Lucid Dreaming

Lucid Dreaming is a dream where you are aware that you are dreaming.  Many people experience this at least once in their lifetime.  For some it occurs naturally with some frequency.  It has been studied scientifically for over 20 years, and from what I have read anyone who wants to learn how to do this can learn.  I have been able to do this my entire life.  I can remember lucid dreams that I had while still sleeping in my crib!  I don’t remember how old I was when they took the crib down, but I know it was long gone by the time I was three.  The ability to lucid dream spontaneously runs in my family.  My brothers and sister can do it as could our mother.  My father didn’t talk about it much, but I know he had a couple near the end of his life because they were shared lucid dreams with me.  My son can lucid dream, and my sister’s granddaughter.

Lucidity is A Sliding Scale
There are degrees of lucidity.  Sometimes I am 100% aware that I am dreaming and I can decide exactly how I want to interact with the dream imagery.  Other times I am only partially lucid – aware that I am dreaming but too emotionally invested in the dream to pull back and really think about how I want to respond.
Lucidity is A Skill That Can be Developed
There are many excellent resources out there to help those who practice lucid dreaming try new things.  Important skills to learn are:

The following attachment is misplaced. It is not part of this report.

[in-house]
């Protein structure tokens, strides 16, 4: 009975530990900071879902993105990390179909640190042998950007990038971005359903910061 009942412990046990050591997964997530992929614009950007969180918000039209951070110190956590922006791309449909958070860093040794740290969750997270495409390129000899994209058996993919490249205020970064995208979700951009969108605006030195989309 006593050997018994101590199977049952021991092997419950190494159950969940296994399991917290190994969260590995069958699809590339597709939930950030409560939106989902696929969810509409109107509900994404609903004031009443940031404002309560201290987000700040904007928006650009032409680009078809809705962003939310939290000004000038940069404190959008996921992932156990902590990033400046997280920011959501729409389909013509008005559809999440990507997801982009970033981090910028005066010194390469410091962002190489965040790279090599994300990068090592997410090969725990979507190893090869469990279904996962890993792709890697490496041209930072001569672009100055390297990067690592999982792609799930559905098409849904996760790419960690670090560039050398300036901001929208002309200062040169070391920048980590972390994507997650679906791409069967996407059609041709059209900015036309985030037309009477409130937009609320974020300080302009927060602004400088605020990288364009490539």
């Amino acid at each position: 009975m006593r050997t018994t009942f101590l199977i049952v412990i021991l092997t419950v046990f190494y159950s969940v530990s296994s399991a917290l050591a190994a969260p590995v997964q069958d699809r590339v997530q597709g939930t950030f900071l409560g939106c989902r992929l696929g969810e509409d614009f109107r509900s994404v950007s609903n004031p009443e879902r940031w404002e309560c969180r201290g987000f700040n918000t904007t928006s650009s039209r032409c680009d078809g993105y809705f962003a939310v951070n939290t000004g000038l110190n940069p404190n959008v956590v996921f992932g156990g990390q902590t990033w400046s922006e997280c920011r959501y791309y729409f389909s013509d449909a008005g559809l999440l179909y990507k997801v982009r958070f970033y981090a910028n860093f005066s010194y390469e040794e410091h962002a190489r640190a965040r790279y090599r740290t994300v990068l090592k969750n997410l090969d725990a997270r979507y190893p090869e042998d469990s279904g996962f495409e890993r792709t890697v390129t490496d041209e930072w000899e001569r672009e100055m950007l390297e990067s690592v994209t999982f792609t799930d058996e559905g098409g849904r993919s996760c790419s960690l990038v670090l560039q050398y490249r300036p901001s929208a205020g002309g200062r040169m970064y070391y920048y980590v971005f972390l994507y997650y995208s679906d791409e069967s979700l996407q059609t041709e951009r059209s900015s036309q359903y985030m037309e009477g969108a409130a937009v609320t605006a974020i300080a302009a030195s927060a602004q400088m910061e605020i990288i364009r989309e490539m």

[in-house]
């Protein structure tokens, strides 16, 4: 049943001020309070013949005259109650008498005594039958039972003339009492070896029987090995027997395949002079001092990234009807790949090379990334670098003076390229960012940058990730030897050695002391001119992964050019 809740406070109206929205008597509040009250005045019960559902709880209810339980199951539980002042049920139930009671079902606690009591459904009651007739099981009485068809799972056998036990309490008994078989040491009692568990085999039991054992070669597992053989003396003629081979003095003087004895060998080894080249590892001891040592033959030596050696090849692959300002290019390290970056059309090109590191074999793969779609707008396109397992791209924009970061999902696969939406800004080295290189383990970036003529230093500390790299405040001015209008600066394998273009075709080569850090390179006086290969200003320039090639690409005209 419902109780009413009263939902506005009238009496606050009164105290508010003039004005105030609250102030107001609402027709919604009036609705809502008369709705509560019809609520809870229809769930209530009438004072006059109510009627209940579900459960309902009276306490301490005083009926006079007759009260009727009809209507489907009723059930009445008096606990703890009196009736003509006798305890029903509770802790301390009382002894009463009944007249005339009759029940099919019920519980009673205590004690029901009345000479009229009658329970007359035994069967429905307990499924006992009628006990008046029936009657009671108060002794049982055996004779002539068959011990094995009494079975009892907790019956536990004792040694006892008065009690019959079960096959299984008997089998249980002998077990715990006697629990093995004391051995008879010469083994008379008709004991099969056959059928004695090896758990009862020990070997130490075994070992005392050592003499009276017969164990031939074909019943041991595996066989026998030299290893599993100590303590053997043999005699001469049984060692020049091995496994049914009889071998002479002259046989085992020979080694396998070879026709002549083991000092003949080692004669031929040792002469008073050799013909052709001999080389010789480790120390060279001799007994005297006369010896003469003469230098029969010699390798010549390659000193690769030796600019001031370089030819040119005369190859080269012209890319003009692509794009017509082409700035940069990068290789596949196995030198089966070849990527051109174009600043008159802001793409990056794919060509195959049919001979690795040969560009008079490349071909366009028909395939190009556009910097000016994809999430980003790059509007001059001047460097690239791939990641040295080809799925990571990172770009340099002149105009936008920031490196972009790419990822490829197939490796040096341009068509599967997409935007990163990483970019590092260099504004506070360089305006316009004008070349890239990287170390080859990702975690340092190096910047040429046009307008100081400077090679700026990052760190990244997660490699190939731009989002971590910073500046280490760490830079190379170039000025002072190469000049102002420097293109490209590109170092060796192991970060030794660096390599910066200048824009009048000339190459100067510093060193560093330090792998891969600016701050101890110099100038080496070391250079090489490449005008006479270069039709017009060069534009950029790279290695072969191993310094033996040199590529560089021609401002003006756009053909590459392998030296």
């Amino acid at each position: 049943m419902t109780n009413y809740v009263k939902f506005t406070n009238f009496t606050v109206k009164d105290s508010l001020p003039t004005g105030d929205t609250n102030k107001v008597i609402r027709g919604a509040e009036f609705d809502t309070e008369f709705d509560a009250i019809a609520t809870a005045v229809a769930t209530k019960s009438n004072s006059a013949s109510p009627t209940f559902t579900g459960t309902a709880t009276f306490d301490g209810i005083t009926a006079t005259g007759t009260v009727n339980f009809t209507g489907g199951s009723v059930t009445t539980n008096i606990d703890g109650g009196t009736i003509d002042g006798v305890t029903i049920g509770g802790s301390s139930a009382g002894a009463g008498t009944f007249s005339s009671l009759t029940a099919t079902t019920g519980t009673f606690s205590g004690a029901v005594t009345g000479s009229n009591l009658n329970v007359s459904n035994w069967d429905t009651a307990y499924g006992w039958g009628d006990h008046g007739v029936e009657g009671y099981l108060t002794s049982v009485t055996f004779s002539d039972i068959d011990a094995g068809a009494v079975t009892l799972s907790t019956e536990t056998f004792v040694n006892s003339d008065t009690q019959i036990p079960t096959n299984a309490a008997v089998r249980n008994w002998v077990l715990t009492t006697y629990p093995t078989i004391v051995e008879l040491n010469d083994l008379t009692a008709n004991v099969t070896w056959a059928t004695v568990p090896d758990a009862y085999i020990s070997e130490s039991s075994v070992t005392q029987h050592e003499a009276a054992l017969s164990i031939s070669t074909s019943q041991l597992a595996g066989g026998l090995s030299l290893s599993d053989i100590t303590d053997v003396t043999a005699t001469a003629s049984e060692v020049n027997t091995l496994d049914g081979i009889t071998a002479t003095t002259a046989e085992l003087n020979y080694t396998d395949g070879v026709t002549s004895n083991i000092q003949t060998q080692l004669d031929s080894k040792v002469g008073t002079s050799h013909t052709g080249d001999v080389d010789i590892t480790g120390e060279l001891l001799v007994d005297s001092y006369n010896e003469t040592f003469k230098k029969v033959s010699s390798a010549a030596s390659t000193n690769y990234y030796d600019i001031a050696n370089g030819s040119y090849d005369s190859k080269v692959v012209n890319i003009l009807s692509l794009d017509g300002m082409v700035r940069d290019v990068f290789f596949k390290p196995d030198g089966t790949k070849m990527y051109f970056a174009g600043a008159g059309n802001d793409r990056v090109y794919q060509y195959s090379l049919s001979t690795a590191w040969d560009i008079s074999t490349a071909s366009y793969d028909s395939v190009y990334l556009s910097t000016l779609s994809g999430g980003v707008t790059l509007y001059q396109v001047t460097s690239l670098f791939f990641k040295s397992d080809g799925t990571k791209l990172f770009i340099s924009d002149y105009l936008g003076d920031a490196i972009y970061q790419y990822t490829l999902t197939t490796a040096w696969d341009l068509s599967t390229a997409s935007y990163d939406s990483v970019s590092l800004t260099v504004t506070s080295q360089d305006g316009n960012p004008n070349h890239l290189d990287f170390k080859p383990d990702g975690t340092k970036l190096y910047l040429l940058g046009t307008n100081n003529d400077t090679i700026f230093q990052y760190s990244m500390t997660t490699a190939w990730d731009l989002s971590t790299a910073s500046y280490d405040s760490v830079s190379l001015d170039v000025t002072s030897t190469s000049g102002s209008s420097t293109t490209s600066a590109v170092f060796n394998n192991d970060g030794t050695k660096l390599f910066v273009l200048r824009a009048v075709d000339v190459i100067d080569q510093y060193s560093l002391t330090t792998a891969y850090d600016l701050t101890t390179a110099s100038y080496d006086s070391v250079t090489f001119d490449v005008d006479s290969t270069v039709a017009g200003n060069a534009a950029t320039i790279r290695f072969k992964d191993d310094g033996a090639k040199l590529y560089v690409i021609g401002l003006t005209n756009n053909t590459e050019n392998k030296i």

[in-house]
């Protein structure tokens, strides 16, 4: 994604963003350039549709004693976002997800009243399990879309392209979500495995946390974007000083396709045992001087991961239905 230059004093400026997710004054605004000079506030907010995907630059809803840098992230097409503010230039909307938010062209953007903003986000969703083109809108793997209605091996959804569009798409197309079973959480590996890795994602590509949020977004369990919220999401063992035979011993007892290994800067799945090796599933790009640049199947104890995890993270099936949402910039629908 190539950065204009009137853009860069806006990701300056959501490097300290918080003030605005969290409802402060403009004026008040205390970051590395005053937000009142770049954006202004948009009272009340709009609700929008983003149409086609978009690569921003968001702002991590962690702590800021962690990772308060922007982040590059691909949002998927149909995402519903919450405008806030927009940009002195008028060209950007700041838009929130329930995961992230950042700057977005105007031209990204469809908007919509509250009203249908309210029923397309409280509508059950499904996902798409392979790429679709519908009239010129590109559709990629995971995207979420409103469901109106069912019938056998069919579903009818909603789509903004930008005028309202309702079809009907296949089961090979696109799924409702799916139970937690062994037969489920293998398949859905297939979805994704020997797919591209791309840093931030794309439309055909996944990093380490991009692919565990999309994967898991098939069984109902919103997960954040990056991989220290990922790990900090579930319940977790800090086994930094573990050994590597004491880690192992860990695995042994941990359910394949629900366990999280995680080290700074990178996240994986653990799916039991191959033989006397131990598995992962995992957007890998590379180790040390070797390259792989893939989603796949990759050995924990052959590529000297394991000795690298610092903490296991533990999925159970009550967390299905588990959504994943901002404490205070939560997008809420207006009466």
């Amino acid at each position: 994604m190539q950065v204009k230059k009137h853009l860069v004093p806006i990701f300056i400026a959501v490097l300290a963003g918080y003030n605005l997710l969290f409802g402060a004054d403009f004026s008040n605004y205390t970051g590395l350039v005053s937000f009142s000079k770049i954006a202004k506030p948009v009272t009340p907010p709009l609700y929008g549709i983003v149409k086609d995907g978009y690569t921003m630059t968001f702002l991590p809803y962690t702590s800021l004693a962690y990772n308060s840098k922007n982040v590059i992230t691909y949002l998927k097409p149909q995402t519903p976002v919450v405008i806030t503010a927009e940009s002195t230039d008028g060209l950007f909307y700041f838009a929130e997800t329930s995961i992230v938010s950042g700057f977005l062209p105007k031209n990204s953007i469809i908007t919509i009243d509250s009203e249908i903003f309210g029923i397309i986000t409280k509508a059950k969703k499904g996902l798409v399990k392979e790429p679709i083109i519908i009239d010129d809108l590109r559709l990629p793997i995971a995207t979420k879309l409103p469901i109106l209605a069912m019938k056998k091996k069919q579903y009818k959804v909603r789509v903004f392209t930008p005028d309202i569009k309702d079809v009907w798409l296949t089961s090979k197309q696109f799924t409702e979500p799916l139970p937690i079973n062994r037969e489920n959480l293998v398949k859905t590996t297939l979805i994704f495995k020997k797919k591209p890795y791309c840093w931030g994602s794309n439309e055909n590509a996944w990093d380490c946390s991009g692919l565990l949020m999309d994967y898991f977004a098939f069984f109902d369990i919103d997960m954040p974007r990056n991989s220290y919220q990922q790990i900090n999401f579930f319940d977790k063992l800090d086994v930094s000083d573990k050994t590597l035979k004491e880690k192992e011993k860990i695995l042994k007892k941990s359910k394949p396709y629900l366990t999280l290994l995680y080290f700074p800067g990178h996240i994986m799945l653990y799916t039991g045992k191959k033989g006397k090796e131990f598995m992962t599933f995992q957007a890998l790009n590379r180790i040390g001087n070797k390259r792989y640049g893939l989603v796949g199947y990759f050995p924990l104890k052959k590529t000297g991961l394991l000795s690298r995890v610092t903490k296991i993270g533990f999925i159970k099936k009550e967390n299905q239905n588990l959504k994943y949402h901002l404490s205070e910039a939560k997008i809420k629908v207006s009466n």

• Emotional Control – get too excited and the dream will end, or you will loose lucidity.
  • Focus – the ability to remember what you want to do in the dream and stay on task despite the tempting dream imagery requires practice.
  • Intent – being clear about what you want to do and why is critical to success at higher levels of lucid dreaming.
  • Expectation and Beliefs – in the dream world, your own beliefs limit what you can do.  If you believe you cannot walk through walls, you will bounce off the wall or get stuck in it!  However if you believe you can walk through a wall you will be able to do it.
  • Surprise!  Some people think that lucid dreaming is about “dream control”.  This is a recipe for boring dreams!  Rather than trying to control the dream, interacting with it in a thoughtful way results in unexpected results and learning new things.
  • Dreamsigns – certain dream imagery can act as a trigger to lucidity.  For example, when I see a dead person I immediately become lucid.  As a child I had multiple dreams that took place in the same dream places, and once I realized that I’d never actually been to these places, they became dreamsigns.
  • Reality Testing – this becomes a habit for the frequent lucid dreamer.  One of my favorites is looking at a clock, looking away, then looking back again.  If I am dreaming the clock will show two entirely different times.  Reading a sentence of text in a dream twice produces similar results.  There are many reality tests that can be used.
Lucid dreaming has been studied in sleep laboratories for over 20 years.  Some of the earliest research took place at Standford University by Dr. Stephen LeBerge.  I remember reading about this in Junior High – back in the day when I realized that this stuff didn’t happen to my friends, so I went to the library trying to find out more about it.
Now, of course, there is a weath of information about this topic on the internet and may books available.  The Lucid Dreaming Resources page lists some of my favorites for those who would like to learn more.